After breakfast we went back to the exchange point and found other people there this time. There was a gym set up for sleeping, showers and a snack bar. The race director was there and we again discussed our team being held back. The humidity must have been 100% and the temperature without the humidity has in the 30’s there were also signs of thunder storms in the area so we wanted to get it over with. Chris arrived at 10:01 and the check point officially opened at 10 so they let us go through.
This was my last leg and although it was not rated as the hardest, the combination of lack of sleep, heat and humidity made it the toughest for me. It was also trail so I had to run 6.6 miles without the van to provide water and encouragement. I ran back into town, had to wait for a traffic light and then got slightly lost. I ran up to some people holding a sale. They had no idea what I was doing but they knew where the trail I was looking for was and they pointed me in the right direction.
The first half of my leg was on a canal trail of mowed grass. It was not “real” trail running but you had to run around wet slippery tree roots and through some mud. I was hot and cow bell and vuvuzela-less for the whole run! The last few km included some significant up hills so I was very happy to be done. It ended at the Potato Hill Farm where James took over to run the P2B Honey Badger Leg, the only leg rated very hard so we were all (well mostly James because he had to run it) concerned about it. 10 miles with an elevation gain of 1296 ft and a loss of 1232. We cow belled, Vuvuzela-ed and water stopped him through it and James absolutely killed it (although after he finished we were a little concerned that it might have killed him too). The race directors were there when he finished the leg to congratulate him and present him with a beer glass. James was in no condition to use it at the time… The race director’s comment was “we should have held you guys back”. We promised to try and slow it down a bit.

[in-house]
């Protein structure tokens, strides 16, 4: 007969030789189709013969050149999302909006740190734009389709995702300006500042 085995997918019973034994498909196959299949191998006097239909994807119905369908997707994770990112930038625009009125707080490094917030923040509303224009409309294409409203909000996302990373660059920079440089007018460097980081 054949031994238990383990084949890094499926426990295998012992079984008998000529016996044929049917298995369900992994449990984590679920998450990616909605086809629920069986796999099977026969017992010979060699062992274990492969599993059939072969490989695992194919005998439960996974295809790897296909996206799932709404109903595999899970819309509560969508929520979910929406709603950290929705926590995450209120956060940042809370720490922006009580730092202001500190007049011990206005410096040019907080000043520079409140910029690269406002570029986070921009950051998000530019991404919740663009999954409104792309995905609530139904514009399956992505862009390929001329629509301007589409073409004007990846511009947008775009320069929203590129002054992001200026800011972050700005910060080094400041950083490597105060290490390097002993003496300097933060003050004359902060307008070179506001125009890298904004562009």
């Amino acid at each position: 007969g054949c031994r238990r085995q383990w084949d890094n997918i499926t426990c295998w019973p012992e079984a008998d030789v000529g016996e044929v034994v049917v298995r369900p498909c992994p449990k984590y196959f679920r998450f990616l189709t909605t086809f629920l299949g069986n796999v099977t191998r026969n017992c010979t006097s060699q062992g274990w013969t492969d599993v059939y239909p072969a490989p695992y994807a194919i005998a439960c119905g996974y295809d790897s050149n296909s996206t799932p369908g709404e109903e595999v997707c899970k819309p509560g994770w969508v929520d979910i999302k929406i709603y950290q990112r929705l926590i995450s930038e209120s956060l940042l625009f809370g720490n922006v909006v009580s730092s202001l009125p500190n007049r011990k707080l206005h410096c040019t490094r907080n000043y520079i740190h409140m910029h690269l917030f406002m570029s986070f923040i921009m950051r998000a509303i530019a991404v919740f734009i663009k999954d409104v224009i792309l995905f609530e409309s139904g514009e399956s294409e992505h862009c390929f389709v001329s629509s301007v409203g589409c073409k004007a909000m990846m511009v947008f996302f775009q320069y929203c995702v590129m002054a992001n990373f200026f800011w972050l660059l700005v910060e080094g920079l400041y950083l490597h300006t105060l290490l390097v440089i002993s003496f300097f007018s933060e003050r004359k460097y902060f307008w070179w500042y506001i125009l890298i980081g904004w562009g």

The next few legs involved lots of encouragement, heat and water. The thunderstorms were around but we managed to miss them all. We arrived at the last exchange point and there once again was the race director. Even we knew we were pretty far ahead of the other teams at this point. In fact the last few volunteers all knew about us before we arrived. They would all take one look at us and say so you’re the Canadians! Still not sure if that was good or bad but we will go with good! Although the finish was scheduled to open at 3:00pm and we knew we would be there after 3:00pm with the storms set-up had been delayed so there was concern that we would arrive before they were ready for us. We offered to wait and even did for about 5 minutes then he told us to go so Dave did.
The last leg was unsupported so we drove directly to the finish line which was set-up and waiting for us. Van 1 who were clean and showered met us there so we could all run in with Dave. At that point the heavens opened and all the rain we had avoided came down all at once. There was thunder, there was lightning and the streets were turning into rivers. Dave was out there somewhere. The rules stated that in extreme weather (and it was pretty extreme) we were to pick up our runner and drive to the next exchange but because the leg was unsupported we had no idea where he was. Dave is pretty tough so we were just going to leave him out there…but the race director was getting pretty concerned so Harold and I drove out to look for him. Almost as soon as we left Dave (now known as Captain Nemo) arrived at the finish.
We drove back, took pictures and waited for the beer tent to open! It soon did and we took advantage of it while we waited for the other teams. We think (we are not sure and we blame that on lack of sleep not vast quantities of free beer) that it was an hour before the next team finished. We don’t actually know if we won because there were two teams that started over 2 hours behind us and with all the storms and complications the results will not be straightforward.
We cheered other teams across the finish loudly until the tornado watch (I am not making that up) forced the whole party indoors. At that point van 1 (also known as the clean van) stayed behind and we went to the hotel. We stayed at the Ramada. I don’t say this often but I do not recommend staying there.
Was it fun? Absolutely. Would I recommend the race? 100% yes. Will we do it again? Probably –but ask me after a couple of good night’s sleep. Great event and you could not ask for a better group of people to do it with! Put it on your list! Thanks to Vincent, Chris. James and Harold for photos!
In extreme heat plastic dollar store flags melt into the paint of mini vans
Baby wipes and a lot of elbow grease get melted flag out of mini van paint (thank goodness)